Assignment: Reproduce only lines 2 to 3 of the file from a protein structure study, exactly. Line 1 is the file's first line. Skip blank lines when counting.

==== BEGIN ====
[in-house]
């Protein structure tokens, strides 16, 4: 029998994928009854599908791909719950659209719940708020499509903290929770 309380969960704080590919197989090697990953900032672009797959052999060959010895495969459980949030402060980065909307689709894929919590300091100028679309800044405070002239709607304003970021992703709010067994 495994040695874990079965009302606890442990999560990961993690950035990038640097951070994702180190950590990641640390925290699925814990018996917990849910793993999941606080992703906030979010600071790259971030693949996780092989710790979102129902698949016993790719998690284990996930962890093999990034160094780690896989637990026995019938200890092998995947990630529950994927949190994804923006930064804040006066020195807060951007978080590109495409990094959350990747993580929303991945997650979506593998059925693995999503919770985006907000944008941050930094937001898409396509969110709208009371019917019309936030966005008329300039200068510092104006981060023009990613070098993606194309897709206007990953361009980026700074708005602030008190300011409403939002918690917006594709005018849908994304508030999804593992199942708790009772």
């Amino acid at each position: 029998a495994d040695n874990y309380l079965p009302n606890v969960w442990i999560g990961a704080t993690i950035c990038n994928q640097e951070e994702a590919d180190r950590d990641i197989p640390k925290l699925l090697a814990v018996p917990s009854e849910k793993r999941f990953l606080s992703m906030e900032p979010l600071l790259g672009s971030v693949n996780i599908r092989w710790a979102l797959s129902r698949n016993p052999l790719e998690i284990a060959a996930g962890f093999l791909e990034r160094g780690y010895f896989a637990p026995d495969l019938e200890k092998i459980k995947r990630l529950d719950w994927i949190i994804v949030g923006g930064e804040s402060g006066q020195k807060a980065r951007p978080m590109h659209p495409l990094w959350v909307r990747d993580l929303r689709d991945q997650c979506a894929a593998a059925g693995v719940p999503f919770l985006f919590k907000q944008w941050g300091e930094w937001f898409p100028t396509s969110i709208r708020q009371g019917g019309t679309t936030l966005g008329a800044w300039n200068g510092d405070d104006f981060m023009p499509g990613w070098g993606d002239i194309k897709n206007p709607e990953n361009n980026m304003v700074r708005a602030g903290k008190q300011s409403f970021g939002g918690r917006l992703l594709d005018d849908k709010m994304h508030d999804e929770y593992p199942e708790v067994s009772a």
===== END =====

């Protein structure tokens, strides 16, 4: 029998994928009854599908791909719950659209719940708020499509903290929770 309380969960704080590919197989090697990953900032672009797959052999060959010895495969459980949030402060980065909307689709894929919590300091100028679309800044405070002239709607304003970021992703709010067994 495994040695874990079965009302606890442990999560990961993690950035990038640097951070994702180190950590990641640390925290699925814990018996917990849910793993999941606080992703906030979010600071790259971030693949996780092989710790979102129902698949016993790719998690284990996930962890093999990034160094780690896989637990026995019938200890092998995947990630529950994927949190994804923006930064804040006066020195807060951007978080590109495409990094959350990747993580929303991945997650979506593998059925693995999503919770985006907000944008941050930094937001898409396509969110709208009371019917019309936030966005008329300039200068510092104006981060023009990613070098993606194309897709206007990953361009980026700074708005602030008190300011409403939002918690917006594709005018849908994304508030999804593992199942708790009772």
């Amino acid at each position: 029998a495994d040695n874990y309380l079965p009302n606890v969960w442990i999560g990961a704080t993690i950035c990038n994928q640097e951070e994702a590919d180190r950590d990641i197989p640390k925290l699925l090697a814990v018996p917990s009854e849910k793993r999941f990953l606080s992703m906030e900032p979010l600071l790259g672009s971030v693949n996780i599908r092989w710790a979102l797959s129902r698949n016993p052999l790719e998690i284990a060959a996930g962890f093999l791909e990034r160094g780690y010895f896989a637990p026995d495969l019938e200890k092998i459980k995947r990630l529950d719950w994927i949190i994804v949030g923006g930064e804040s402060g006066q020195k807060a980065r951007p978080m590109h659209p495409l990094w959350v909307r990747d993580l929303r689709d991945q997650c979506a894929a593998a059925g693995v719940p999503f919770l985006f919590k907000q944008w941050g300091e930094w937001f898409p100028t396509s969110i709208r708020q009371g019917g019309t679309t936030l966005g008329a800044w300039n200068g510092d405070d104006f981060m023009p499509g990613w070098g993606d002239i194309k897709n206007p709607e990953n361009n980026m304003v700074r708005a602030g903290k008190q300011s409403f970021g939002g918690r917006l992703l594709d005018d849908k709010m994304h508030d999804e929770y593992p199942e708790v067994s009772a």